Everything affects everything. To ensure economic vitality and our quality of life, we must have sustainable planning practices in place that protect our health, environment and natural resources. Smart growth isn’t just about tomorrow; it’s also about how we want to live today. Smart growth is fiscally responsible and provides healthy, affordable homes and communities. Smart growth is based on the idea that by making a small investment today we can ensure economic, environmental and individual vitality for years to come. With global warming, changes in the insurance industry, an aging population, diminishing air and water quality, and decreasing drinking water supplies, smart growth is a better way of life. Growth is good. Sprawl is bad. Growth keeps our economy vibrant so that our children can afford to live in the communities they grow up in. Sprawl uses our land and natural resources and diverts our financial resources from urban centers and existing infrastructure to outlying areas. We know that not everyone wants to live in the city. But city living is a lot more attractive when it’s based on sound environmental principles and smart economics. We have to think smart and we have to grow smart. And this begins with smart planning.
Planning For The Future
“Sustainable development is development that meets the needs of the present without compromising the ability of future generations to meet their own needs.” — World Commission on Environment and Development Our urban center populations have decreased in recent years. With infrastructure already in place, it doesn’t make economic or environmental sense to continue moving farther into the suburbs. We must invest in our urban areas and incorporate mass transit and green design practices. In doing so, we create revitalized communities with more amenities and greater affordability.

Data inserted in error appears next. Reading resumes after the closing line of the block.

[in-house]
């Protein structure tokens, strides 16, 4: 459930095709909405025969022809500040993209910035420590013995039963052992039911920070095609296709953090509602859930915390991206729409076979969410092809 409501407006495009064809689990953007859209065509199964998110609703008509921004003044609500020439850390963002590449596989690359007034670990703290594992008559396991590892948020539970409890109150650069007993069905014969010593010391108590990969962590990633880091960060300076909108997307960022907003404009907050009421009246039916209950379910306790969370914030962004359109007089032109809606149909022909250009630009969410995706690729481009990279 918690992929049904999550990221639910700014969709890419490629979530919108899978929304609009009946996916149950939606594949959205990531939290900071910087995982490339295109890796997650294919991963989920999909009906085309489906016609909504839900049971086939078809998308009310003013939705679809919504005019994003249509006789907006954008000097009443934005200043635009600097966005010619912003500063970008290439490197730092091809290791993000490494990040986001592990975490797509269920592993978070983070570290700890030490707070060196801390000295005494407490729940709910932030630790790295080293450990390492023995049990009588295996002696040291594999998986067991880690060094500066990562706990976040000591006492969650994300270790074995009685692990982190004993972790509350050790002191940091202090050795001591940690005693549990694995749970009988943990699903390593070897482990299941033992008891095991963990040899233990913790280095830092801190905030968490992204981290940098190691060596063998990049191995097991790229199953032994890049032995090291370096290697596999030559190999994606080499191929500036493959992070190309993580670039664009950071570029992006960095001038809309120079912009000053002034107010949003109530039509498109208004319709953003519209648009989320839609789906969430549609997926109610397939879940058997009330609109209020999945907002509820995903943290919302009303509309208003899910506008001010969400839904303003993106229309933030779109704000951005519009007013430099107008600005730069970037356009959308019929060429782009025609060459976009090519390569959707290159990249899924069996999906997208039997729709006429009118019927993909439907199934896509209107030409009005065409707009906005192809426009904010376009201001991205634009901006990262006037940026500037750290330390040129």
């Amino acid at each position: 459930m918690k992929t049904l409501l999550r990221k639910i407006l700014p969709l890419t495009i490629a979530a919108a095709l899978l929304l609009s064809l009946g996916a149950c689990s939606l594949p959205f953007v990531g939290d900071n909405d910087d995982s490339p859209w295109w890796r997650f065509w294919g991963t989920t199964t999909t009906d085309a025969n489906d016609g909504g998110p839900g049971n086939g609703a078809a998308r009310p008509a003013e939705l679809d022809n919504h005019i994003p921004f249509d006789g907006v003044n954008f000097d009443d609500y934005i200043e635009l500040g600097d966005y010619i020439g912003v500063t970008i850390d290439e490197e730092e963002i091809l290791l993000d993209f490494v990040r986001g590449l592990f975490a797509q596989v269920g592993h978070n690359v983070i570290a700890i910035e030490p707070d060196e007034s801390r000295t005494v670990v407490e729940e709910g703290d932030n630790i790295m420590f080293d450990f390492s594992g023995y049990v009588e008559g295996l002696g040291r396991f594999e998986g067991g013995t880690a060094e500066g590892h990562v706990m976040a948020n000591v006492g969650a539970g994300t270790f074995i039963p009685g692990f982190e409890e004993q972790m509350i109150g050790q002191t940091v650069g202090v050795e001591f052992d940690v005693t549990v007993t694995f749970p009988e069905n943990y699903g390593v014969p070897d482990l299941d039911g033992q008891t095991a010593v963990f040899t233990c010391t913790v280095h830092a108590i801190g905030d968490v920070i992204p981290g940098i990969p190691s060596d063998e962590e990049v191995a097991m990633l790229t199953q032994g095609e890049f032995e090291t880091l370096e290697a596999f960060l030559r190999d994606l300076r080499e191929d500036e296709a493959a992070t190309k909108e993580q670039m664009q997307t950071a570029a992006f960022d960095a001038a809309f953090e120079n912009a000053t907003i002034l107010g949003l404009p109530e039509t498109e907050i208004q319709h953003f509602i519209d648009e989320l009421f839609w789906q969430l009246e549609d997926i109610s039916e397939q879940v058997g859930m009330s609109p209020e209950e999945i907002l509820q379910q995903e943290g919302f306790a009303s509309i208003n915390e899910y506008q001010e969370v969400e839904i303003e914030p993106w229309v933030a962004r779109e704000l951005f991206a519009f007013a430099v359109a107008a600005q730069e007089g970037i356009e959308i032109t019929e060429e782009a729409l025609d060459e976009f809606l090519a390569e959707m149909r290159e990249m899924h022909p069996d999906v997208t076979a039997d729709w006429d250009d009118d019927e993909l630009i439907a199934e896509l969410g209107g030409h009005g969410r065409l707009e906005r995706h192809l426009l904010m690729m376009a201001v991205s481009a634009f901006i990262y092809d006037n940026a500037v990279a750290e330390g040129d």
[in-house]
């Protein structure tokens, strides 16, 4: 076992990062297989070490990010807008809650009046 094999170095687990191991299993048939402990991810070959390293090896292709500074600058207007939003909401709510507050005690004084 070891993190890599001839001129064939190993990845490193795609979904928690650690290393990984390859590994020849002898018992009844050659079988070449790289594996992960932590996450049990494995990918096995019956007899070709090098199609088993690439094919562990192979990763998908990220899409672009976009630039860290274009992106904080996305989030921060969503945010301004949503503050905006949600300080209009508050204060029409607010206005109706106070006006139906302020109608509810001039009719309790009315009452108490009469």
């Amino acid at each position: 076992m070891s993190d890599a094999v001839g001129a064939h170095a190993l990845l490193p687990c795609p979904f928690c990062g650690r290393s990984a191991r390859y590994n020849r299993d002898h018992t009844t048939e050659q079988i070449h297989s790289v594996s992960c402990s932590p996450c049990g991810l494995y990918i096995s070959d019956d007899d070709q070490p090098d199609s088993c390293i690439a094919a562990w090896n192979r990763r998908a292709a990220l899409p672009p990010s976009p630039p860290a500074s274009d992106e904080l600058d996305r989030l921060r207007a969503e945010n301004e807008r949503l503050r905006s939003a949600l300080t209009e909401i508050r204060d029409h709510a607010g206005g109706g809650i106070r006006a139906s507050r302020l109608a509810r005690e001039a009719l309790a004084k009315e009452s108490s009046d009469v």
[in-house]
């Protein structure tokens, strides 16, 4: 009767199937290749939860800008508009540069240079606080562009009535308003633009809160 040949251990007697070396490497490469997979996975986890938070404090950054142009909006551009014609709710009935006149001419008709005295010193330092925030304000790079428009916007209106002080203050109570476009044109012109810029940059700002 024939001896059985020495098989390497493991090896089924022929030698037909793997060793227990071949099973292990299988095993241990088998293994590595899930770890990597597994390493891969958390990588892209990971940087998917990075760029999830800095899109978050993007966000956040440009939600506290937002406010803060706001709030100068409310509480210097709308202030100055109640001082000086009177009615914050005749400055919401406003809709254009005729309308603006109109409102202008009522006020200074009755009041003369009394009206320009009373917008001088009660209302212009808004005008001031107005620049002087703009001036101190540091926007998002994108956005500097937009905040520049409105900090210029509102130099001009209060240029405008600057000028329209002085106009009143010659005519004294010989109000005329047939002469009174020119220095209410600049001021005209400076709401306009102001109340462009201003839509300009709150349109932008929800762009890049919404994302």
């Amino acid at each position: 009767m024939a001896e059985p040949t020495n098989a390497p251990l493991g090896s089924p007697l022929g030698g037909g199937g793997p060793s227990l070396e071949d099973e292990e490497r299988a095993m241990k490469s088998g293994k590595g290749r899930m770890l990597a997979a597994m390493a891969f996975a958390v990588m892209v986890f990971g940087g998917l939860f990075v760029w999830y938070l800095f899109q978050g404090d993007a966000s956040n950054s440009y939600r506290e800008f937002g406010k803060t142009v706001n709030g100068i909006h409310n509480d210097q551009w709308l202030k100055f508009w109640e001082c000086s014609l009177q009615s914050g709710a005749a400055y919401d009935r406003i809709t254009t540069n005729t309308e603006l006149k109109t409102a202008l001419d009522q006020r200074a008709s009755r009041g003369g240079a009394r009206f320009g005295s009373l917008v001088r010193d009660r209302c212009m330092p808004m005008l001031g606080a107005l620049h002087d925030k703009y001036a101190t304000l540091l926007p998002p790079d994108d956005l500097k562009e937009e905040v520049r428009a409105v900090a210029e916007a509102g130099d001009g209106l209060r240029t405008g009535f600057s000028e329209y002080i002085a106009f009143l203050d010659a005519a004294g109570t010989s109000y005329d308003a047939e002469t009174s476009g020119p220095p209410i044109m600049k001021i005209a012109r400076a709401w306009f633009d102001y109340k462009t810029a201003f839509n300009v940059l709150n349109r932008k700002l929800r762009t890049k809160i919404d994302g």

Current planning rules in Florida actually discourage urban infill investment in existing employment centers and provide incentives for one to invest in greenfield areas. Unlike urban areas that can require clean up and remediation — increasing the developer’s costs — a greenfield is a blank slate, an open area where roads and schools and other services don’t already exist. New rules need to be considered to promote transit- oriented, mixed- use, urban investment in and near existing employment centers.
Urban, mixed-use, high-density communities that are transit oriented and sustainable, play a key role in building for the future. These healthy, walkable communities:
- Utilize existing infrastructure,
- Make better use of resources available near employment centers,
- Reduce environmental impacts caused by urban sprawl,
- Enable brownfield investment,
- Increase tax bases and revitalize communities.
Smart Development: Far Out
Smart, green development is simply smart planning for the future. And because our population is expanding so quickly, we must take a long-term look at development in Florida. We should establish a team of world-class scientists and planners that plan in 100-year increments. By using 100-year planning horizons we can work on holistic solutions to social, economic and environmental changes.
Florida has taken a positive step toward this type of long-term planning with the creation of the “Century Commission for a Sustainable Florida, which is charged with looking 100 years into the future and making recommendations for a sustainable Florida related to such issues as transportation, water quality, housing, health care, education and growth.